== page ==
By 1904, the French banker André Level would at last transform art into pure capital. He raised money from 12 of his banker pals to buy pictures by no-name bohemians like Henri Matisse, Paul Gauguin, and Pablo Picasso, who Level had befriended amidst the intellectual milieu of Paris’s cafes. His investment scheme, dubbed “La Peau de l’Ours (Skin of the Bear)” club, was the first time art was bought purely to generate a return on capital. Ten years on, Level and his syndicate sold the paintings in a dramatic auction at the Hotel Drouot in Paris (still the blueprint for Sotheby’s and Christie’s evening sales). The sale generated a 400% return on their original investment (according to Michael C. Fitzgerald, in his book Making Modernism: Picasso and the Creation of the Market for Twentieth-Century Art)—the first and perhaps last successful art fund. Credit the bankers for finding the masters of early modernism amidst the Montmartre squalor.
Months later a Serbian radical shot Franz Ferdinand…causing art and capital to move west.
The early 20th century saw American financiers became Medici-level rich through a legal entity known as the corporate trust (or, if you asked them, their work ethic—end of story). It was a new and useful device that consolidated industry power in one enterprise, deliver monopolistic returns to a small group of trustees, and sparked the first anti-trust laws. Laws that came too late to impede the stunning wealth accumulation of the Fricks, Morgans, Huntingtons, and the like.
Dealers like Joseph Duveen noticed that “Europe [had] a great deal of art, and America [had] a great deal of money." Art became the primary source of cultural capital for this cluster of ego-driven industrialists whose wealth could buy anything but refinement. Amidst the collapsing scenery of Europe, America’s barons traded capital for class, mostly in the form of Old Masters pictures.
When the wars ended, New York stood alone as the center of the art world (remember that art follows capital). Its artists struggled for creative truth in the ’50s, challenged social conventions in the ’60s, and explored conceptual mediums in the ’70s. But it was during the insomniac, disco-lit ’80s that two rather arcane financial developments would come to define today’s art world: leverage finance and securitization.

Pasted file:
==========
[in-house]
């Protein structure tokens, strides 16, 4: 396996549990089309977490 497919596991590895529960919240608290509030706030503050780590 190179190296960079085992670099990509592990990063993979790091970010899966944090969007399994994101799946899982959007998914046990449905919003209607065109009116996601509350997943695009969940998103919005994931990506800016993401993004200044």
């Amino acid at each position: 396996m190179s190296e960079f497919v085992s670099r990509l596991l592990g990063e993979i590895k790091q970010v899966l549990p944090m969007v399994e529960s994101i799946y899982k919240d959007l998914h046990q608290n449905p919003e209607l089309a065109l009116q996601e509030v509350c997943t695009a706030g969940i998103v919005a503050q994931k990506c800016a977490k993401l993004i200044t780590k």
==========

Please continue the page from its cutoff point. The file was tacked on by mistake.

These concepts revolutionized capital allocation, expanded credit, and laid the foundation for wealth creation (in the form of hedge funds, investment banks, and private equity firms) on a scale that would make a Rothschild blush. Credit-savvy financiers, along with real estate developers, became the most active buyers, a trend that has only intensified over the past two decades. As the leveraged buyout boom got underway in New York and the Japanese were buying Pebble Beach, Rockefeller Center, and Post-Impressionist paintings with junk bonds, Generation Leverage started buying art on an industrial scale. In response, auction houses like Sotheby’s launched a financial services division and Citi Private Bank and U.S. Trust began offering art loans. Now when Mr. Hedge Fund Manager or Private Equity Principal buys art, he can unlock 50% of its appraised value at a low cost of capital and deploy the proceeds in other investments…all while keeping the art on the wall. In the 1980s, art became an ATM.
Oscar Wilde might be confused to hear that today, when bankers get together for dinner, they talk about art banking. For the last couple of years I’ve had the good fortune of leading an art division at a private bank, with a very large art loan book. It’s the one type of lending secured by an asset whose value is anchored in philosophical belief, instead of serviceable property (ie, a house, yacht, or car) or a clear stream of cash flows, such as a business or office building. When we unlock capital from art—non-utilitarian pigment on canvas that pays no dividend—we do it with a confidence informed by 700 years of history that capital will continue to chase high culture.
So are the barbarians really at the gate? Of course they are. They always have been.
Evan Beard is the National Art Services Executive at U.S. Trust, Bank of America Private Wealth Management.